Tuesday, August 16, 2011

Getting Kids Excited About Ancient History

My friend and fellow docent Conway Bracket teaches Latin and ancient Greek in Atlanta. This past
summer, she joined us at Little Shop of Stories in Decatur for our week-long Camp Half-Blood, based on the best-selling Percy Jackson series. She taught the kids ancient Greek because that's what they do at Camp Half-Blood.  For the first time, she also taught Latin because Rick Riordan added a Roman element to his mythology action-adventure series.  

In The Lost Hero, the Greek demigod kids learn that they have a competing camp of demigods whose parents were Roman gods. But wait, weren't the Roman gods just Romanized versions of the Greek gods? Yes, but they were also filtered through the unique Roman world-view of honor, duty, piousness, etc. Conway was able to keep their interest as she introduced them to both languages. The fact that she kept their attention during a summer (fun) camp shows you just how engaging she is. Check out her site at www.classicalprep.com.

I've also recently learned that one of my favorite authors, Caroline Lawrence, is creating two spin-offs from her popular Roman Mysteries series, one for younger readers and one for the young adult market.  Yes!

The series for younger readers focuses on an eight year-old beggar boy in Ostia named Threptus. He was introduced in The Man from Pomegranate Street. The new series debuts in 2012. No word yet on when the YA series comes out but you can bet I'll be one of the first in line.

It's wonderful to see kids get so excited about the ancient past. It pains me that public schools in Georgia do not teach ancient history or Greek mythology at all (there's a smattering of ancient history here and there, but nothing substantial until high school).

These books demonstrate that the classical and ancient worlds continue to enthrall kids and teens. Many a kid has developed a lifelong passion for literature, history and/or art because of their early introduction to ancient history. Some of us just never outgrew it.





6 comments:

Elizabeth O. Dulemba said...

I wish Georgia did too! e

Karen Strong said...

I only remember learning about the Greek and Roman gods at a library program I went to as a kid. It was so fascinating. It is too bad that it's not taught in schools in depth.

Gabriele C. said...

Heh, I taught the teachers as kid. :P I read the Illiad in translation at the age of 8 and such. I was - and still am - fascinated by mythology, not only the Greek but also the Norse and Celtic ones (I read the Edda around that time as well).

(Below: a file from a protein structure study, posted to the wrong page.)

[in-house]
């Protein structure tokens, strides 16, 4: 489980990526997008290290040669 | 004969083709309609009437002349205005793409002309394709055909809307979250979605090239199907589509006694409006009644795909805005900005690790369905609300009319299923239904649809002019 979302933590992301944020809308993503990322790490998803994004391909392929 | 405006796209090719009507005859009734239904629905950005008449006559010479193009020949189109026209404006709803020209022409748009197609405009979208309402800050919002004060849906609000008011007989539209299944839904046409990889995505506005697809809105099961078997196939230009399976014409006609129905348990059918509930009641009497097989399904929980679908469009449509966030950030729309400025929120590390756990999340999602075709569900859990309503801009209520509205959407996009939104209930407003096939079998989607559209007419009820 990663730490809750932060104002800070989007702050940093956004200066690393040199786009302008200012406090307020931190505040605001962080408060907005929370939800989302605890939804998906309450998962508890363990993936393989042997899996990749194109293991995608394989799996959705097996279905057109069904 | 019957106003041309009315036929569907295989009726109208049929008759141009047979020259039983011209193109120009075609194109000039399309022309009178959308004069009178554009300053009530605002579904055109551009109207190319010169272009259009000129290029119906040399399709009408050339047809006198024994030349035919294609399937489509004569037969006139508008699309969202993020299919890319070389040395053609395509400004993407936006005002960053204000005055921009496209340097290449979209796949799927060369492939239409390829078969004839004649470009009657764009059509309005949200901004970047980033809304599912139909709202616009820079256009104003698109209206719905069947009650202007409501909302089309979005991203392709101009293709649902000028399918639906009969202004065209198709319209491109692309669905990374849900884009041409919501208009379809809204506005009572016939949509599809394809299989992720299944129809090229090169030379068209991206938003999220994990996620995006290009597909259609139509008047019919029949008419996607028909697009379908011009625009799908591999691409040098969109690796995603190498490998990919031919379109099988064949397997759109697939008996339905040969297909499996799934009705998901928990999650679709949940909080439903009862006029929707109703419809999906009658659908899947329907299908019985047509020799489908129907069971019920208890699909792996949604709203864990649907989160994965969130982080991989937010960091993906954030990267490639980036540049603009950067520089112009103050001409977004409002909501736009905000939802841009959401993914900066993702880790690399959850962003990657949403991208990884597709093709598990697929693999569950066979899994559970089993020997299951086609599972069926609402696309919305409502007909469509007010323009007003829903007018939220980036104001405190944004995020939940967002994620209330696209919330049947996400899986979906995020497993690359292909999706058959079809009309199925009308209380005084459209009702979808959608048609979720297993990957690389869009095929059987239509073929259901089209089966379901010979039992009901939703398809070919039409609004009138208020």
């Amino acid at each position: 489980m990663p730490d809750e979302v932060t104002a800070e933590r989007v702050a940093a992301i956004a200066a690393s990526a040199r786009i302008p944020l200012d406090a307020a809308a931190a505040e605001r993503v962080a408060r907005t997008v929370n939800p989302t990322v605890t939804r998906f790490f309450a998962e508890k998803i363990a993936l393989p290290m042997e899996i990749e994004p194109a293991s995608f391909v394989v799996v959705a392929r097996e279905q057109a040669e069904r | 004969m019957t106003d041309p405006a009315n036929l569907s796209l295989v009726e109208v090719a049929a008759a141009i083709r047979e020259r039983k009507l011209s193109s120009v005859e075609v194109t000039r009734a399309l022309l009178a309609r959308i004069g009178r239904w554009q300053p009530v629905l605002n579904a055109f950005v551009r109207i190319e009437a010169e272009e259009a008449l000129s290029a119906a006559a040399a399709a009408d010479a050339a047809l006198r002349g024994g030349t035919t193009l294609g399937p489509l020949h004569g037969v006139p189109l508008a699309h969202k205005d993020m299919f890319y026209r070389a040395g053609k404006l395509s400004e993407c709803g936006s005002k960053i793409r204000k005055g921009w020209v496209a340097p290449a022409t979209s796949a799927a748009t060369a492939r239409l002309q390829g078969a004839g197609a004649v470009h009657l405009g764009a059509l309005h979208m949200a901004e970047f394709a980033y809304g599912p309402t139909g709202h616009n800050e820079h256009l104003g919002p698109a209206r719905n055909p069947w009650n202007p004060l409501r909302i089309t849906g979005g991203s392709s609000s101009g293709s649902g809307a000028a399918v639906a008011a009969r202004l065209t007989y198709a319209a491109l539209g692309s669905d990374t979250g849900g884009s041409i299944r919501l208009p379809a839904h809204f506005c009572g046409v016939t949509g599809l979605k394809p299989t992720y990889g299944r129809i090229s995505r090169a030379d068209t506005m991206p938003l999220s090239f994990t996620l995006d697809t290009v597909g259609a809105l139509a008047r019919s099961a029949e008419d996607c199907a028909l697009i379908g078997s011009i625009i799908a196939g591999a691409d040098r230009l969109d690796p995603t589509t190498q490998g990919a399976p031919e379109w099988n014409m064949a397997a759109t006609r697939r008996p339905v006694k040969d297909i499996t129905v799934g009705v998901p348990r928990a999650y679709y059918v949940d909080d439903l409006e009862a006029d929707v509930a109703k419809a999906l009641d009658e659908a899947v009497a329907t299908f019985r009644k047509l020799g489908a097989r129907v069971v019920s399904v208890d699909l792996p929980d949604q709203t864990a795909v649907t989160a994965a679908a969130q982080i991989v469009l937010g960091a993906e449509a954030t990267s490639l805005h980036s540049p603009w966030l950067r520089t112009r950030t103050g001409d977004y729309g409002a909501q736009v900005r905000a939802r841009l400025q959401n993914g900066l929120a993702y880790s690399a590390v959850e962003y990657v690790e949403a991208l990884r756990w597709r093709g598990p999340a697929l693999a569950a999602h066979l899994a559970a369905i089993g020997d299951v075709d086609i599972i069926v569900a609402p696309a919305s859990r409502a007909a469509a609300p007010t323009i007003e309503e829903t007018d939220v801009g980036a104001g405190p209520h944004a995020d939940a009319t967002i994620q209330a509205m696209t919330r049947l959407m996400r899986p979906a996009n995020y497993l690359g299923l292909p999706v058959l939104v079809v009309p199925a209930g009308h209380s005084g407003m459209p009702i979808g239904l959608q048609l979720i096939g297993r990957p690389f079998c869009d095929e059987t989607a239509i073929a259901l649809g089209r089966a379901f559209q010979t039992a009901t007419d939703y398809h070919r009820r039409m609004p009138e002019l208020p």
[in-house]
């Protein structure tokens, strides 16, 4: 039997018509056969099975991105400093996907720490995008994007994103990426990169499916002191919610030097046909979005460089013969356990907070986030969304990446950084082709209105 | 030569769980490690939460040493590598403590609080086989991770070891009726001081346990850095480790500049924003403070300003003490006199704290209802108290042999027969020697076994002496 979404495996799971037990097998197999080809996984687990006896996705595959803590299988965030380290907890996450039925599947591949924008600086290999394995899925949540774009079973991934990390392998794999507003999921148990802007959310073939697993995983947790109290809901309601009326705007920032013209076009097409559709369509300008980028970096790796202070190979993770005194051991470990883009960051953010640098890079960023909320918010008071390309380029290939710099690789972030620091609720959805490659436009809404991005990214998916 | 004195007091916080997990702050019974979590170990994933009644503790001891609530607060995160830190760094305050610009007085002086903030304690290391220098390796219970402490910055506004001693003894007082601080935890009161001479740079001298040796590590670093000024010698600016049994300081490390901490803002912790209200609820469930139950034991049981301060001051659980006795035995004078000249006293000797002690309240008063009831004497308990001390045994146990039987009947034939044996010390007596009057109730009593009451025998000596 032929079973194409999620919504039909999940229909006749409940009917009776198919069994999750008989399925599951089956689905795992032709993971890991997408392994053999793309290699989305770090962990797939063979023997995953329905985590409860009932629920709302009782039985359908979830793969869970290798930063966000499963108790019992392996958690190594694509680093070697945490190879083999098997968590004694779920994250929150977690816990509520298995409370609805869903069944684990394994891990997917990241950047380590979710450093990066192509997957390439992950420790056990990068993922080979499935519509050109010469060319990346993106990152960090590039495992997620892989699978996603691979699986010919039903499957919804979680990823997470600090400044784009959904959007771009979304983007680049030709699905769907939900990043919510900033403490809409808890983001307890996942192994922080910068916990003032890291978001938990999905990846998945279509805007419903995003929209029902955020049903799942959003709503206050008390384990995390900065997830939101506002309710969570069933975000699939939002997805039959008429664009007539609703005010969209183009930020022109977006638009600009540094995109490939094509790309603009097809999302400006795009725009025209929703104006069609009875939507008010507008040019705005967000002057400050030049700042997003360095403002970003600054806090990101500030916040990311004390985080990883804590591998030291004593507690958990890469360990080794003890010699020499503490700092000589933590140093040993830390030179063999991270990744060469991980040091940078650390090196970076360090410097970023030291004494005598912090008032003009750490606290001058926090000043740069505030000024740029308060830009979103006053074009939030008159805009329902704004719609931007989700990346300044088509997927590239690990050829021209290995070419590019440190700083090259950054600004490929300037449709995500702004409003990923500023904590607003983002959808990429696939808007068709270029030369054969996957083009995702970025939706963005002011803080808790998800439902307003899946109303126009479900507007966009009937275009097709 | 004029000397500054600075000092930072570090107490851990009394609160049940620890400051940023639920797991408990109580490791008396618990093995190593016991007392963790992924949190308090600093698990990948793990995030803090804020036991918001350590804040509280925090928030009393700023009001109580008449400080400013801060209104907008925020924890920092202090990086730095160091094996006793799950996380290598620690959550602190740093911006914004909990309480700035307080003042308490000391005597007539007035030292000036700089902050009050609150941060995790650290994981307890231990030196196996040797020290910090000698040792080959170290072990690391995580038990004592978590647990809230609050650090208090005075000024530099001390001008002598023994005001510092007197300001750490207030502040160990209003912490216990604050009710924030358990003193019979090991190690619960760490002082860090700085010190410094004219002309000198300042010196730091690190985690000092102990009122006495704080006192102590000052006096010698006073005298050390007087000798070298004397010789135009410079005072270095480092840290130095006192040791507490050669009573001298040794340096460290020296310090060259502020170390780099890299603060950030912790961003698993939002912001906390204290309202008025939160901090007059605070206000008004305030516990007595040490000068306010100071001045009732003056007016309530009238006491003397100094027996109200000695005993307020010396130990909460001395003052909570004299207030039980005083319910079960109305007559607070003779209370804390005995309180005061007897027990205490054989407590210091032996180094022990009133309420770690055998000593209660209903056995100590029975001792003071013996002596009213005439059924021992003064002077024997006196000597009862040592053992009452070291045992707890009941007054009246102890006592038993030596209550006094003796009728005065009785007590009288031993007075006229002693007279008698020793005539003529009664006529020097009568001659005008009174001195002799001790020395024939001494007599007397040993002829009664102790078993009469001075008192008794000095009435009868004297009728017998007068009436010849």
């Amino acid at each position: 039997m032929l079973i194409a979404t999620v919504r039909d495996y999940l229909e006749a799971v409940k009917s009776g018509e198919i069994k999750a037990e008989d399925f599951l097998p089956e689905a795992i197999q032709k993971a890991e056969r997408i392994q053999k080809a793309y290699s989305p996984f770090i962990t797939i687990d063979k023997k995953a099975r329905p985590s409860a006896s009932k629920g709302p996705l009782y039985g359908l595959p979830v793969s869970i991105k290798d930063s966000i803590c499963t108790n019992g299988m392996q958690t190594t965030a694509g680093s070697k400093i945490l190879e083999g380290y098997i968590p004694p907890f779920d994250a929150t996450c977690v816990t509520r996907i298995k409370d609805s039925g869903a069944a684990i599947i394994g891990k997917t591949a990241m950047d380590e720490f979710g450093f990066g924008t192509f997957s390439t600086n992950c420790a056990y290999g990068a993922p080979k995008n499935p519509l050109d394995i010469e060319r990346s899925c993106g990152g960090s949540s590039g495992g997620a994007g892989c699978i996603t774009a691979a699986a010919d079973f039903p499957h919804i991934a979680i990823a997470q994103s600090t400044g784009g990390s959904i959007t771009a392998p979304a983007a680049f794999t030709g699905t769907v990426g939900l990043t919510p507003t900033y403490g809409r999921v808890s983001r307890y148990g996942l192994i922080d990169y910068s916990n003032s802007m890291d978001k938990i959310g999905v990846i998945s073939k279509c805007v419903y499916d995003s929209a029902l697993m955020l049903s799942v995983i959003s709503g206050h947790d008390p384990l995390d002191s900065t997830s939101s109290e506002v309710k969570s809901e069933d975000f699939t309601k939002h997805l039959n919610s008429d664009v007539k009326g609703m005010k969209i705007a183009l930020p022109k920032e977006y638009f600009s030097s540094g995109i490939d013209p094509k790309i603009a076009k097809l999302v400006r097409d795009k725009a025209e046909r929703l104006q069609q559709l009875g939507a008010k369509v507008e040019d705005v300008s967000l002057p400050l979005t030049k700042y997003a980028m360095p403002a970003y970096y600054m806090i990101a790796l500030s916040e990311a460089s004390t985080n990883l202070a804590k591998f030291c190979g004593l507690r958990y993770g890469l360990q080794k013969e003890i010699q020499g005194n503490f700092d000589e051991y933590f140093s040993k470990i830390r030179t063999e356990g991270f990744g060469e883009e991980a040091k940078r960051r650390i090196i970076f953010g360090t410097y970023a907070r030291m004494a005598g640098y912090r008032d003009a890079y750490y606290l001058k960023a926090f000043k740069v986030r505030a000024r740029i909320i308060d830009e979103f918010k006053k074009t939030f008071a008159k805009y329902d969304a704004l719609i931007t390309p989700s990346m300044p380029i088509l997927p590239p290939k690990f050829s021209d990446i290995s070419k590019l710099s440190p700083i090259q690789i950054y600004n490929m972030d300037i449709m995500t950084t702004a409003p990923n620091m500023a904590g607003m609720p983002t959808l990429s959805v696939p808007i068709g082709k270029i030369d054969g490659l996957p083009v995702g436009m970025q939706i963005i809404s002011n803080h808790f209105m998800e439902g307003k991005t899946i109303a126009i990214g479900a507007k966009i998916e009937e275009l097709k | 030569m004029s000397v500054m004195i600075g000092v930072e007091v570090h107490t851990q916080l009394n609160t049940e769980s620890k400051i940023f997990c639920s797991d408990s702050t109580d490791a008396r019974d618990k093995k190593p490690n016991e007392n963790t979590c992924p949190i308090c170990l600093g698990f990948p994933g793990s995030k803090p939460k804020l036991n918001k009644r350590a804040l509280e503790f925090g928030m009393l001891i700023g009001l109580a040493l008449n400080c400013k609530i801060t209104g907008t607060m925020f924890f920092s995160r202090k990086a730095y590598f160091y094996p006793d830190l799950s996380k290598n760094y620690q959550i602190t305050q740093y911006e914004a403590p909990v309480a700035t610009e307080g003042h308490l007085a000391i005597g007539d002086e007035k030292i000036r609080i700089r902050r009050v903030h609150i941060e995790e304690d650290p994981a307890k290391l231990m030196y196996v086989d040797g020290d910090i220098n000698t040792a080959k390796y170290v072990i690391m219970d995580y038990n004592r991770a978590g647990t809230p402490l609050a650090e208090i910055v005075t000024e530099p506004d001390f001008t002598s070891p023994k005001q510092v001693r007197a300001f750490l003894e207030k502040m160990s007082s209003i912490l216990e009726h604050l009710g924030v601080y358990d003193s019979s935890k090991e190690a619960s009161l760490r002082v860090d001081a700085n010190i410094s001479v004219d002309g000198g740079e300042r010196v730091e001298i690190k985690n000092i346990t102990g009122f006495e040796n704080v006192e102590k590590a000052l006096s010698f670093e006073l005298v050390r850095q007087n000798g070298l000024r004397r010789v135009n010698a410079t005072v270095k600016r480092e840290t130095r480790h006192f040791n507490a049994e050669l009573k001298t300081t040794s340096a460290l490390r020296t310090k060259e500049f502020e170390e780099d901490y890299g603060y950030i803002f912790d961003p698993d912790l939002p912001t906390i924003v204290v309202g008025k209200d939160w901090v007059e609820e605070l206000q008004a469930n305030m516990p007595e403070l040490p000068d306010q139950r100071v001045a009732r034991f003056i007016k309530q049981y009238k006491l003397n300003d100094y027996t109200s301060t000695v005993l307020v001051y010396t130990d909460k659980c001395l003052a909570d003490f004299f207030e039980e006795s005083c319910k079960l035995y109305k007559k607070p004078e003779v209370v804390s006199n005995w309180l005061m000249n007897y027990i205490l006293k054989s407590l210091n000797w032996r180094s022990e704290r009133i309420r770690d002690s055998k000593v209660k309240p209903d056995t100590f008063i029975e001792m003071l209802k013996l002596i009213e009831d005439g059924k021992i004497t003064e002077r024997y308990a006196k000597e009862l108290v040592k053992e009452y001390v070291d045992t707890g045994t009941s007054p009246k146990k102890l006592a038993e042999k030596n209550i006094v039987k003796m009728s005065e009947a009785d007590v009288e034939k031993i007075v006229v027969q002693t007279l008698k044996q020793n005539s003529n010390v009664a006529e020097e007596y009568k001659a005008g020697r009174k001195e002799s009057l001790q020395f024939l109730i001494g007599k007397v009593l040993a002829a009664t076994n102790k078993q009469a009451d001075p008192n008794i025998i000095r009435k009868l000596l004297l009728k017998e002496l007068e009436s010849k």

Amalia T. said...

I see all these books and I just hope and pray that it means we're raising a new generation of people who LOVE the classics and LOVE mythology. I think Rick Riordan is doing us all a huge service!

I didn't read the Iliad until college, and I still haven't read the Odyssey start to finish, but when my brother came home from college on vacations (I was probably no more than 10), he brought me his copy of Bullfinch, and I remember distinctly laying on his bed and reading out of it and asking him questions, and I felt SO smart because I knew that Hercules was Heracles first!

It doesn't take much to get kids hooked on mythology-- the stories really sell themselves, if people would just let them START reading them! And there's so much to learn from classical history-- it just breaks my heart that it isn't being taught more in depth, because so much of what's happening today bears such a strong resemblance to events of the past, but so few people seem to see that connection! If more people had been taught, and more people studied it, maybe we could have avoided some of this mess...

Vicky Alvear Shecter said...

@Amalia--totally agree. You don't have to work very hard to get kids fascinated by this stuff--yet we in America ignore this stuff in favor of...I don't even know! Here in GA, the kids learn GA history instead of the classics. Learning about your own state is important, but REALLY guys? Watch how bored they are--then watch their eyes light up when you talk about some of these great myths and civilizations!

Vicky Alvear Shecter said...

Gabriele--I think a lot of us writers can trace our fascination with stories back to the myths we learned as children.

e and Karen--what an opportunity lost, eh?